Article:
Decades ago, the symbol of executive success was a lavishly tufted leather throne. That all changed in 1994 when Herman Miller released the Aeron, a sleek, ergonomic task chair intended for CEOs and administrative staff alike. Its innovations—numerous adjustments that let the chair conform to a user, engineered textiles, and flexible support—made it an instant icon; MoMA even acquired one before it hit the market. And it's not just the design establishment that vaunted the chair. It became a pop-culture icon, appearing in a handful of shows like 30 Rock, The Simpsons, and The Office. This week, Herman Miller announced a reengineering of Aeron, but when your seat is worthy enough to be God's throne, why mess with success—and how?
"Our knowledge about the science of sitting and ergonomics has advanced," Brian Walker, CEO of Herman Miller, says. "As we looked at the product, we thought the iconic status of the chair should remain, but there was also a way to move the comfort elements and aesthetics forward."
The Aeron's redesign embodies a contradiction—change everything while keeping it the same. A product development team at Herman Miller—led by Tom Niergarth, vice president of platform development, and included Don Chadwick, one of the original designers—deconstructed the design and thought about ways to apply advancements in engineering, mechanics, and anthropometrics to every part of the chair while retaining the same look. Today's designers have access to more data, newer materials, and more sophisticated manufacturing capabilities, and those all factored into the new Aeron.
Side-by-side, the new and old Aerons look virtually identical, but peek under the hood and they're completely different. For example, the arm adjustments are smoother and move front to back, pivot side to side, and raise and lower (previously users could only raise and lower the arm rests and swing them inward or outward). The tilt mechanism, which lets users recline, is also smoother to operate. The controls let users adjust tilt tension with fewer turns. The casters have a new braking mechanism that keeps the chair steadier when it's supposed to be stationary.
One of the Aeron's biggest game changers was the use of a "pellicle"—a breathable, butt-sweat-busting supportive textile suspended like a hammock in the frame—as opposed to the foam, springs, and upholstery found in traditional chairs. The engineers looked at ways to improve upon this component by varying the density and tension in different zones of the material and created 19,000 different prototypes to perfect the final version.
For areas in the human body where bones are close to skin, the zones offer more give; other areas have less give. Right under your sitting bones, the pellicle has less tension but under fleshy hamstring muscles it offers more support. On the back, the pellicle has more stretch in the areas around shoulder blades and transitions to become more supportive toward the lumbar to support an S-curve in a sitter's back. Herman Miller has an intellectual property patent on the new pellicle design, which may help prevent knock-offs.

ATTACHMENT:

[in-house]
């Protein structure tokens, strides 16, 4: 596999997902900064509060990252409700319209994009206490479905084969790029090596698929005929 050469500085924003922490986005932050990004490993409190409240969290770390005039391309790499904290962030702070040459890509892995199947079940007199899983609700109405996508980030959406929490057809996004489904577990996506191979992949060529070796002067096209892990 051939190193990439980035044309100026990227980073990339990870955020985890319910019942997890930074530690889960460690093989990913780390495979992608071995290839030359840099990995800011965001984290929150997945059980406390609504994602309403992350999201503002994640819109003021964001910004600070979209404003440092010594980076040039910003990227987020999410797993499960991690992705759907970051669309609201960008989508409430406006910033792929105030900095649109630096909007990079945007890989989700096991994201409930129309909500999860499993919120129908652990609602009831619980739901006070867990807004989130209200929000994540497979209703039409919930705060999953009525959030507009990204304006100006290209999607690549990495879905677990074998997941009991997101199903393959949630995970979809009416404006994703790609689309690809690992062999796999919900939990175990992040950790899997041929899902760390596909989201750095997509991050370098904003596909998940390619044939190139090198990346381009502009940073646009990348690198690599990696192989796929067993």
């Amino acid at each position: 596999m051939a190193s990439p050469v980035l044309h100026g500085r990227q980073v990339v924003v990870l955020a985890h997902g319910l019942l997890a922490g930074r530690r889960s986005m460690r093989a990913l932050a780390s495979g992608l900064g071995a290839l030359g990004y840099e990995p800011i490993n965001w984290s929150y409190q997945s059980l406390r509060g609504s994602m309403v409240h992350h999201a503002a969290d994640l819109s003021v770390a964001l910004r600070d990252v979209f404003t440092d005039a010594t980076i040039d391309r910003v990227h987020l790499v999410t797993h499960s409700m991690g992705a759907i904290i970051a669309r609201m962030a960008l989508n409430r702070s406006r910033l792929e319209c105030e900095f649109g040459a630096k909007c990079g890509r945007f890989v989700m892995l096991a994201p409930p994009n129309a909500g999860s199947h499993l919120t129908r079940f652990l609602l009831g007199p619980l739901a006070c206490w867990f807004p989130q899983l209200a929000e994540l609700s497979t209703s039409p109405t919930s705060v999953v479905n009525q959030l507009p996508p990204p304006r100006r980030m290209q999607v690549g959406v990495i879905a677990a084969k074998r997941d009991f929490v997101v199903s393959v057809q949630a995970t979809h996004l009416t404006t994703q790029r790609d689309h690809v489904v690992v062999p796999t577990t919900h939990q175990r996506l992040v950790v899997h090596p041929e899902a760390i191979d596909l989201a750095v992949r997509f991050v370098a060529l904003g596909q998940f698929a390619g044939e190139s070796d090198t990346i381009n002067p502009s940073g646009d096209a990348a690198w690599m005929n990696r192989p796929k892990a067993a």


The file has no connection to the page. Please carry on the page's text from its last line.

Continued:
"The zonal pellicle is the most value added, the most innovative, and took the most trial and error," Niergarth says. "The different zones support a more healthy and comfortable posture that we've ever been able to create."
Motivation to improve a product often comes from a need to boost sales or reinvigorate interest in a product. When the Aeron was introduced, it was the only game in town, and in the years since, countless competitors have emerged from office furniture brands like Allsteel, Humanscale, and Steelcase. Additionally, office design trends are skewing to a residential aesthetic. A shift from individual desks to diverse, communal workspaces has changed what people need from office seating, as shown in new typologies that are entering the market, like Knoll's portable perch.
Herman Miller did not disclose exact sales trends for the past few years, saying only that over the past 22 years, Aeron has been one of its most successful products, with well over 7 million sold in 134 countries around the world. One of the side effects of over two decades of Aerons in circulation is a strong resale market, which could be influencing the business case to pour two years of R&D into redesigning the chair. Thousands can be found on sites like Craigslist and eBay. Though Walker said he's not really concerned about the resale market for the Aeron chair, the company has pursued legal action against sellers of refurbished versions of the task chair. A reengineered design could convince customers to get the "new and improved" model as opposed to settling for a less-expensive, older, used version.
"One thing we’re proud of is I don’t believe there’s a piece of furniture on the planet that retains its value like an Aeron," Walker says. "We’re happy there’s a robust market for Aeron. The new and old will exist comfortably together . . . the strategy has been to make sure we brought along the current fans and users but at the same time attract some new fans to Aeron."
Long live the Aeron—past, present, and future iterations. The new version will retail for the same price as the old version, starting at about $780.
[Photos: Herman Miller, Inc.]